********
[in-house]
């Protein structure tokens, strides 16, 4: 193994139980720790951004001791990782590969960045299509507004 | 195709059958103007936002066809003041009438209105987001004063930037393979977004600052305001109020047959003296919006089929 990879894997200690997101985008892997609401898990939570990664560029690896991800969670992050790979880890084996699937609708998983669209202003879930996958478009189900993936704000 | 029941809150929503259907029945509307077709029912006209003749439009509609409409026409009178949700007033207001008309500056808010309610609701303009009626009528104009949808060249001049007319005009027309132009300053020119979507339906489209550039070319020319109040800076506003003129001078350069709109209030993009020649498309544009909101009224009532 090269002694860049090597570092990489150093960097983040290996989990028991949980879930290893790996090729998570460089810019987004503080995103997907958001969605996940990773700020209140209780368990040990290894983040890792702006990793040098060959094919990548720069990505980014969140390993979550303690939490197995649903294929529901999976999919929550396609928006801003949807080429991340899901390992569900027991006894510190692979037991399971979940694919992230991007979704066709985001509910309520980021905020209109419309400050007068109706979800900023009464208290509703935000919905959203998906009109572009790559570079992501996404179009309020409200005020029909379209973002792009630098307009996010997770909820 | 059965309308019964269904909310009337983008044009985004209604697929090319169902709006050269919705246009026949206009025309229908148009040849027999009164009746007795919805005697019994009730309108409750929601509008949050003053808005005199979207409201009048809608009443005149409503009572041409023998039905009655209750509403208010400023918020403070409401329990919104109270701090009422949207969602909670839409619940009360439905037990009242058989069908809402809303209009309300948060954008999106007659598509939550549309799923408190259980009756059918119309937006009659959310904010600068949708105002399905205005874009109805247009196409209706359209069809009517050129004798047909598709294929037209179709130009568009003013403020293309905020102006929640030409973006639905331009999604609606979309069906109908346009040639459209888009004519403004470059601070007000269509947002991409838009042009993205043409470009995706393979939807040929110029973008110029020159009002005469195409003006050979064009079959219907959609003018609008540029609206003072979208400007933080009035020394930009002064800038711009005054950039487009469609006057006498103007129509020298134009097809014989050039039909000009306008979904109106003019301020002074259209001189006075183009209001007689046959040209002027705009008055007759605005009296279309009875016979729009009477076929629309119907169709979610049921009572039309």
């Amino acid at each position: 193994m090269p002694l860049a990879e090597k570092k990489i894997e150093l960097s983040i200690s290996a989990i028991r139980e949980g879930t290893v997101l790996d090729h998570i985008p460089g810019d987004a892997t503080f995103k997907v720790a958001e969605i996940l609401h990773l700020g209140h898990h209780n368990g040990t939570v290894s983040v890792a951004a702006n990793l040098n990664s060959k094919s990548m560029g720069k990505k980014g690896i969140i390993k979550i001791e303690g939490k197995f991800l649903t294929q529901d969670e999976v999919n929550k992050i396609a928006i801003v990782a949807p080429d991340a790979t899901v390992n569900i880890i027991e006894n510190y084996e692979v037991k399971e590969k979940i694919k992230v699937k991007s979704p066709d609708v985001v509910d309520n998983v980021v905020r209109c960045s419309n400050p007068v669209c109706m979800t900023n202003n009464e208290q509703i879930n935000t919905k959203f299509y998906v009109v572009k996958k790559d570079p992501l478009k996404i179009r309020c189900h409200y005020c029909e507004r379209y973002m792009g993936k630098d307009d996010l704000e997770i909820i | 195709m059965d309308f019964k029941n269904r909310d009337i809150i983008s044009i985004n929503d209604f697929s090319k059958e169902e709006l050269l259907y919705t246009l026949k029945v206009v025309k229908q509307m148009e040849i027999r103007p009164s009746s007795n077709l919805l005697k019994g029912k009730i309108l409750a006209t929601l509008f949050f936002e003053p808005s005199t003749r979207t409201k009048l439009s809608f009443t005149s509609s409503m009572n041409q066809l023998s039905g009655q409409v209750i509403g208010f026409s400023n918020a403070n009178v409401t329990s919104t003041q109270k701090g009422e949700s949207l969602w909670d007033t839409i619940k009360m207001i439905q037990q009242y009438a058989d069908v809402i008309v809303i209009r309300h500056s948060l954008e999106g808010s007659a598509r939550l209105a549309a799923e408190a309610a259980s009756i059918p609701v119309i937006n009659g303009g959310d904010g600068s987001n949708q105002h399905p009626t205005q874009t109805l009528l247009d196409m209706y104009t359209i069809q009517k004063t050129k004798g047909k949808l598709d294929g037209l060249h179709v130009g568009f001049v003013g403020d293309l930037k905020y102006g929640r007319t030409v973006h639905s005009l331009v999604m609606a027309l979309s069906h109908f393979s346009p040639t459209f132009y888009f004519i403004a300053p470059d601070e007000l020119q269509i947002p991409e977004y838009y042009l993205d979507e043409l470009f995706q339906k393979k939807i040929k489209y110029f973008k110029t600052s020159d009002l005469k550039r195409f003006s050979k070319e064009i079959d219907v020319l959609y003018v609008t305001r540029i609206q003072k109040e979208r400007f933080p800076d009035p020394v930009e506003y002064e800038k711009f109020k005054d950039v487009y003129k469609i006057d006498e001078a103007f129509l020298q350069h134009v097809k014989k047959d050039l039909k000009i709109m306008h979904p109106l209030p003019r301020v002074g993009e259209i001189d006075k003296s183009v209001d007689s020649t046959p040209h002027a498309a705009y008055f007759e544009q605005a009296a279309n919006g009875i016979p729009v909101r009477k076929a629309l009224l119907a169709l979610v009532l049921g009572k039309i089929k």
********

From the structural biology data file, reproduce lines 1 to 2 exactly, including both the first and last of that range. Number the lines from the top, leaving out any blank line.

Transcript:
[in-house]
């Protein structure tokens, strides 16, 4: 193994139980720790951004001791990782590969960045299509507004 | 195709059958103007936002066809003041009438209105987001004063930037393979977004600052305001109020047959003296919006089929 990879894997200690997101985008892997609401898990939570990664560029690896991800969670992050790979880890084996699937609708998983669209202003879930996958478009189900993936704000 | 029941809150929503259907029945509307077709029912006209003749439009509609409409026409009178949700007033207001008309500056808010309610609701303009009626009528104009949808060249001049007319005009027309132009300053020119979507339906489209550039070319020319109040800076506003003129001078350069709109209030993009020649498309544009909101009224009532 090269002694860049090597570092990489150093960097983040290996989990028991949980879930290893790996090729998570460089810019987004503080995103997907958001969605996940990773700020209140209780368990040990290894983040890792702006990793040098060959094919990548720069990505980014969140390993979550303690939490197995649903294929529901999976999919929550396609928006801003949807080429991340899901390992569900027991006894510190692979037991399971979940694919992230991007979704066709985001509910309520980021905020209109419309400050007068109706979800900023009464208290509703935000919905959203998906009109572009790559570079992501996404179009309020409200005020029909379209973002792009630098307009996010997770909820 | 059965309308019964269904909310009337983008044009985004209604697929090319169902709006050269919705246009026949206009025309229908148009040849027999009164009746007795919805005697019994009730309108409750929601509008949050003053808005005199979207409201009048809608009443005149409503009572041409023998039905009655209750509403208010400023918020403070409401329990919104109270701090009422949207969602909670839409619940009360439905037990009242058989069908809402809303209009309300948060954008999106007659598509939550549309799923408190259980009756059918119309937006009659959310904010600068949708105002399905205005874009109805247009196409209706359209069809009517050129004798047909598709294929037209179709130009568009003013403020293309905020102006929640030409973006639905331009999604609606979309069906109908346009040639459209888009004519403004470059601070007000269509947002991409838009042009993205043409470009995706393979939807040929110029973008110029020159009002005469195409003006050979064009079959219907959609003018609008540029609206003072979208400007933080009035020394930009002064800038711009005054950039487009469609006057006498103007129509020298134009097809014989050039039909000009306008979904109106003019301020002074259209001189006075183009209001007689046959040209002027705009008055007759605005009296279309009875016979729009009477076929629309119907169709979610049921009572039309």